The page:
MADISON – The latest Intergovernmental Panel on Climate Change (IPCC) report urges immediate action to limit greenhouse gas emissions in all sectors of the economy, including energy, transportation, construction, manufacturing and agriculture.

“The report documents the options available to us for mitigating climate change and argues that we need to work fast,” says Gregory Nemet, professor at the University of Wisconsin¬–Madison’s La Follette School of Public Affairs and one of the report’s lead authors. “Our goal is to inform leaders in governments and private industry about what they need to know to push for the changes to their communities and economies that are necessary to have a meaningful effect.”

The report, published Monday, April 4, documents progress toward limiting the effects of climate change. For example, more than two dozen countries, including the United States, have reduced their greenhouse gas emissions over a 10-year period. However, the report calls for stronger policy commitments, along with accelerated investments in low-carbon technologies such as electric vehicles, batteries, and alternative fuels.

The report includes contributions from 354 international scientists and will inform discussions at November’s United Nations Climate Change Conference, which will review progress toward the goals of the Paris Agreement, a multi-nation treaty to limit global warming.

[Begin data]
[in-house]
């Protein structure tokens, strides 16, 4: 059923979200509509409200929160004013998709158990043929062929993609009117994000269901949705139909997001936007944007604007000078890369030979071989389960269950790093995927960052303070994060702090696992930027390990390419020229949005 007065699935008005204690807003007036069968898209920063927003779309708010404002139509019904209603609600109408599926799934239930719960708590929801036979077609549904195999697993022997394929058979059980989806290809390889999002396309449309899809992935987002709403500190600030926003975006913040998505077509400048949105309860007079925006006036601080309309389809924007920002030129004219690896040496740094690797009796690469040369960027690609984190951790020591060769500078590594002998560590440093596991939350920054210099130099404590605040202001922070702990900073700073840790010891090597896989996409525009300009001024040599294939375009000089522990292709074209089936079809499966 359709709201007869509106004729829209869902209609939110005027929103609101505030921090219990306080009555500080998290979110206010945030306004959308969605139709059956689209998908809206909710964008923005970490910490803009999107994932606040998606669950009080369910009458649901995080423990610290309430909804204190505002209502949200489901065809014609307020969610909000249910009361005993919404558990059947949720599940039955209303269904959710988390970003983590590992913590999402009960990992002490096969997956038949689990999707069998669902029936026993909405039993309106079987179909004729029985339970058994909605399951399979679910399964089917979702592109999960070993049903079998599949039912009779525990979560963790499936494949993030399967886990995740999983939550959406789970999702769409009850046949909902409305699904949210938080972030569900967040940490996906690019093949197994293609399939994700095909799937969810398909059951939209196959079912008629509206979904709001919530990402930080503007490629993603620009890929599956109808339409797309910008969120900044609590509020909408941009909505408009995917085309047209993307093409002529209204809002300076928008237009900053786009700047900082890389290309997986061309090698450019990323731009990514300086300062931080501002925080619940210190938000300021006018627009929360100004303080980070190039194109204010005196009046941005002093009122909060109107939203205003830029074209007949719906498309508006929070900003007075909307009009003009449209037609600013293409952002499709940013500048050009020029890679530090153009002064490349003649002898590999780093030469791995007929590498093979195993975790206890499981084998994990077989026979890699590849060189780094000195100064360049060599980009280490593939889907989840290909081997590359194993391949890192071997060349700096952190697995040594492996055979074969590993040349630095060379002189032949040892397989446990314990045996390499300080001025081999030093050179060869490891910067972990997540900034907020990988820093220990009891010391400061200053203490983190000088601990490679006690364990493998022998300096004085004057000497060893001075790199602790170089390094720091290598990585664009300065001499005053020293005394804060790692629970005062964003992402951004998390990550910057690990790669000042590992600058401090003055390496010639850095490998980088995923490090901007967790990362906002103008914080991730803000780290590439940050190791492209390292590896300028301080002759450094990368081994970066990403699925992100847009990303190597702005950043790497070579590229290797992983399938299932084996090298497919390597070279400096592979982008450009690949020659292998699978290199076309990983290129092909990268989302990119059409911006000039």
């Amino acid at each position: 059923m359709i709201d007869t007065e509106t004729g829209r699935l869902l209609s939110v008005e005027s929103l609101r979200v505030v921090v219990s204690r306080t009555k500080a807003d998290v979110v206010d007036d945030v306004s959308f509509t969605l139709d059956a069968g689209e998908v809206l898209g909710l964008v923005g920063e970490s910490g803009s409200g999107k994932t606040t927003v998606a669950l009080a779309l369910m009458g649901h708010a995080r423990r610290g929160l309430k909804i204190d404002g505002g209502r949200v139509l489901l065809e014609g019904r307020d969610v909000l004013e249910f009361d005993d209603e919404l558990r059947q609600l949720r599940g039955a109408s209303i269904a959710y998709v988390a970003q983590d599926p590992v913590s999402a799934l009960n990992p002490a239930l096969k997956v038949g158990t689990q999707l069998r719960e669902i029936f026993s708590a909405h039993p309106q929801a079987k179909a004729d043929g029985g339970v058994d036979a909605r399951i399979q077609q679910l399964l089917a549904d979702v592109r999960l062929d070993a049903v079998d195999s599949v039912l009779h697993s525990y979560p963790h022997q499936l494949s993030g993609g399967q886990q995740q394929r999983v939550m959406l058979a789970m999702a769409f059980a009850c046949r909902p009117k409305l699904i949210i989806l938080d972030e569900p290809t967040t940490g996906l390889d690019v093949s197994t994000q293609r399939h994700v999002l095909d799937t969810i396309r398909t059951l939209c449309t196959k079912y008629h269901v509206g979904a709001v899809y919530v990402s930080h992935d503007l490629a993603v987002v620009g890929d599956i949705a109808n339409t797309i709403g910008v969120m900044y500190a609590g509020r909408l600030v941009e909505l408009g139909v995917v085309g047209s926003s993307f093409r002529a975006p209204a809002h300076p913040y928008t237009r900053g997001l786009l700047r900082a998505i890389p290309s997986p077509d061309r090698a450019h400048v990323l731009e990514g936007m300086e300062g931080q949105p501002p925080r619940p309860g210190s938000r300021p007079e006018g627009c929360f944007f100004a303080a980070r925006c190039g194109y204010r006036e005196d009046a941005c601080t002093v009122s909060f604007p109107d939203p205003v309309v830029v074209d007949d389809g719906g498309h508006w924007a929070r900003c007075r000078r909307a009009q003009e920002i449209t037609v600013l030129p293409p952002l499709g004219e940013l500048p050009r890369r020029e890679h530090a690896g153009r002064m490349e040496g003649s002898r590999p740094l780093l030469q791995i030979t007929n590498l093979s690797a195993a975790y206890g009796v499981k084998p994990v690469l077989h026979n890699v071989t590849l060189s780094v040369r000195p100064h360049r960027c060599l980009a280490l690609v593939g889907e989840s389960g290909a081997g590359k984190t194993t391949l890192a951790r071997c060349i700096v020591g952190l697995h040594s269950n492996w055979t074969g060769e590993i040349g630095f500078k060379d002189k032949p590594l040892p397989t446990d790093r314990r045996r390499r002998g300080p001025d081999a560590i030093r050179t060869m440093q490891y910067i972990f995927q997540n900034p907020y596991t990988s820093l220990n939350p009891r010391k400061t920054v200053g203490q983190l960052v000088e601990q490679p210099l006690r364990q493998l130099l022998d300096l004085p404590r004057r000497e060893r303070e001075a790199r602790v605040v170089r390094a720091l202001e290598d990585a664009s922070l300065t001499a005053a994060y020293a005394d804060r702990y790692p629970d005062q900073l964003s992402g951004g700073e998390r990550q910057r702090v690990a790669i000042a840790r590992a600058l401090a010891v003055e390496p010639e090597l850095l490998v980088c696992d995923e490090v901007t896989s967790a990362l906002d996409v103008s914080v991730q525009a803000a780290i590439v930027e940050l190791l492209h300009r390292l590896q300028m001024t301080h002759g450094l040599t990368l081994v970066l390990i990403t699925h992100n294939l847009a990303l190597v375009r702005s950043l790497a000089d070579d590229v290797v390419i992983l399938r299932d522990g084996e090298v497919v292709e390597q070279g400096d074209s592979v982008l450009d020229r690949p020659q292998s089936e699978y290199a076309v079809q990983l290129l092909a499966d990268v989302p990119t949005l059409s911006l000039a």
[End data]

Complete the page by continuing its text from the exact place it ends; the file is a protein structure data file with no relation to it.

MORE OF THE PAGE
“We evaluated research from more than 18,000 scientific papers on issues like technical feasibility, cost and timetables and looked at what kinds of changes communities and their economies can accommodate,” Nemet says. “The report will allow United Nations members to have the necessary data at their fingertips when they meet to discuss international climate goals.”

A self-described “climate optimist,” Nemet believes the time is right for governments to invest in fighting climate change. “The technologies we need to switch to cleaner energy and transportation systems have improved far beyond expectations,” he says.

Nemet was one of only two dozen American scientists contributing to the report. “It’s important for Wisconsin residents to know that our state has a voice in this international conversation about how we, as a world community, can fight climate change,” he says.

— Ann Shaffer,

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